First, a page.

Ever since Late Bloomer debuted “Use Your Words,” I’ve been foaming at the mouth to hear all of Things Change, their sophomore LP on Tor Johnson, Lunchbox, and Self Aware Records. I tried to hold back until I had the LP in my hot little hands, but caved and listened to it streaming a few weeks back.
This all goes to say that Things Change is an album which — once you’ve had a taste of it — you want to hear in its entirety, over and over again. “Use Your Words” was and is an excellent introduction, kicking off the album in a way that reminds me a lot of any number of bands I hear in the mid to late ’90s, but more in terms of tone than specific sound.
Late Bloomer is one of those acts like So Adult or Squarehead that mines the ’90s for ideas, but does so wisely, discarding all the dross and waste, keeping only that which worked. It’s essentially the mirror image of a band like Creed or Bush: rather than aping the bombast and pomposity, Late Bloomer takes the energy and verve of a Dinosaur Jr or Nirvana’s indie / alt rock and mixes in the melodicism and emotional release of early emo like Sunny Day Real Estate.
A perfect case in point is “Mirror,” which is — not coincidentally — the album’s highlight. It’s this constant building up of layers: plucked bass lays a downbeat foundation, distorted guitar fuzz grows on top of it, and then things start to pick up momentum. The song builds a head of steam, with “I’m not who I think I see in the mirror” operating as a mantra as the song ebbs and flows. Each new build gets a little faster, a little stronger, and a little more until it absolutely explodes.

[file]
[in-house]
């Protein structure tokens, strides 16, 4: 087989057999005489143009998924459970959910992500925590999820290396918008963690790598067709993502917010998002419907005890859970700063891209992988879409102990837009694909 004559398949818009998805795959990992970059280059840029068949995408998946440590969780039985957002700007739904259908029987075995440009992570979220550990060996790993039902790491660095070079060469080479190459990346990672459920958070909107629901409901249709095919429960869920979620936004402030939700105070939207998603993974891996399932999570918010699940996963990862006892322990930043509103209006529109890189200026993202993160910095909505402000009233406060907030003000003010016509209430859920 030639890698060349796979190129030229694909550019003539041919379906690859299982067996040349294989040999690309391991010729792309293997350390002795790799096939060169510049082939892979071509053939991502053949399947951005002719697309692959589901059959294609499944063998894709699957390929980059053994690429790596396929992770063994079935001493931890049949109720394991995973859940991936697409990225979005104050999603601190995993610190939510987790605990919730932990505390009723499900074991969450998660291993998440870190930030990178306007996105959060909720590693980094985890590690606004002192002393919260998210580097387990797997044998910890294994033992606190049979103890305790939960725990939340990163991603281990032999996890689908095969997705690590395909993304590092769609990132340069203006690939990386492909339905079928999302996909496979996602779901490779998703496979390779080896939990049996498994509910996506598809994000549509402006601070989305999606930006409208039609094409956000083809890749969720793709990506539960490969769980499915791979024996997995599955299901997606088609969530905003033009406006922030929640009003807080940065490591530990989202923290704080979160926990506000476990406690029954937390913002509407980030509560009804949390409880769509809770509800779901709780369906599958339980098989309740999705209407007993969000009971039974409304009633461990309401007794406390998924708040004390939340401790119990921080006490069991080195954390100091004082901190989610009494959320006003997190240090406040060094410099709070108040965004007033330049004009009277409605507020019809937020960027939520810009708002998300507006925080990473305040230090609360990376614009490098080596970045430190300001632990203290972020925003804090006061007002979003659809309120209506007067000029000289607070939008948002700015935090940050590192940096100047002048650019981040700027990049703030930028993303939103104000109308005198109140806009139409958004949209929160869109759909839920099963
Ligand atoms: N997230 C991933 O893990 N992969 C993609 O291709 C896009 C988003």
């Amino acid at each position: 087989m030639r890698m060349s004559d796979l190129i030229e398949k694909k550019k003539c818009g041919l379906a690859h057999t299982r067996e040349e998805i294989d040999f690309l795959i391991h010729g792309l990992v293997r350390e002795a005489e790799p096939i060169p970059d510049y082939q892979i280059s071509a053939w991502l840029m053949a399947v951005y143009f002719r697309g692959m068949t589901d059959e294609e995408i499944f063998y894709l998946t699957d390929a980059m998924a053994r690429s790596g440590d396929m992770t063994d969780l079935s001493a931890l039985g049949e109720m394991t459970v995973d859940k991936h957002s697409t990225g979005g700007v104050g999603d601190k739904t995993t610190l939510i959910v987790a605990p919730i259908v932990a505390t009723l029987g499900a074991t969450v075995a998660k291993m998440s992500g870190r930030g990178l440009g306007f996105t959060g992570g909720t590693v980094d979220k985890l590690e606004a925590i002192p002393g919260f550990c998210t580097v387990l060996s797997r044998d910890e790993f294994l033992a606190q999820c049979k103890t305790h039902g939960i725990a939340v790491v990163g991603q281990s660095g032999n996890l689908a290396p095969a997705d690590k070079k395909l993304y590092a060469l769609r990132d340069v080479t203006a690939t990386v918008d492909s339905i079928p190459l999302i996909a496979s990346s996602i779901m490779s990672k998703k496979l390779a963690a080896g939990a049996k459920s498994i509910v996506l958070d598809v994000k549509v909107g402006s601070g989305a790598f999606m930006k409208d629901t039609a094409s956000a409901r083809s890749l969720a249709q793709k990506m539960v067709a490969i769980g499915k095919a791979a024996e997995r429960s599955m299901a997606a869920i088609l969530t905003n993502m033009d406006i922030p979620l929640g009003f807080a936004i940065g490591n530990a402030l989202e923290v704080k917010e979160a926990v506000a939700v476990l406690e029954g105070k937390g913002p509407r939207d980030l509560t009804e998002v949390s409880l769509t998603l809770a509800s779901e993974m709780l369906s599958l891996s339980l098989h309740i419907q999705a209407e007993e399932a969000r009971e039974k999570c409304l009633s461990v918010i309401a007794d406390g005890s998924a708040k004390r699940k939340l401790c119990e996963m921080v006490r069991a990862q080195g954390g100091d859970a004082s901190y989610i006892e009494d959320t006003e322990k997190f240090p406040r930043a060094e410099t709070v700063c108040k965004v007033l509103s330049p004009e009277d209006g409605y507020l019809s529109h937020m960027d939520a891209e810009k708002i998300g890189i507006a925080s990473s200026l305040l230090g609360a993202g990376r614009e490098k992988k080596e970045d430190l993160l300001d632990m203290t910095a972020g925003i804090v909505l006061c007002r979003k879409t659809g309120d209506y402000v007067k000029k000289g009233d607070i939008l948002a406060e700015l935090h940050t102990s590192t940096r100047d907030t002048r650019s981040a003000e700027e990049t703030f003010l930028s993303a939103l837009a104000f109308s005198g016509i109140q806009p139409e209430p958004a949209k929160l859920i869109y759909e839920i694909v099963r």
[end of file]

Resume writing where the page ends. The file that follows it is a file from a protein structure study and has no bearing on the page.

The title track which follows takes the formula further, building upon “Mirror,” as well as itself, and just being a loudly-proclaimed declaration of fealty. The entirety of the album is a relative surprise, given that it’s at least partially released on Tor Johnson. It’s really cool to see the label starting to branch out into music that — while still heavy — embraces melodicism.
Late Bloomer’s Things Change is out now, and available on gorgeous split red and blue vinyl. The album artwork by Michael Muller continues inside and on the back of the jacket, with individual icons representing each song. It’s pretty damned wonderful, looks lovely, and you should fucking buy a copy, already.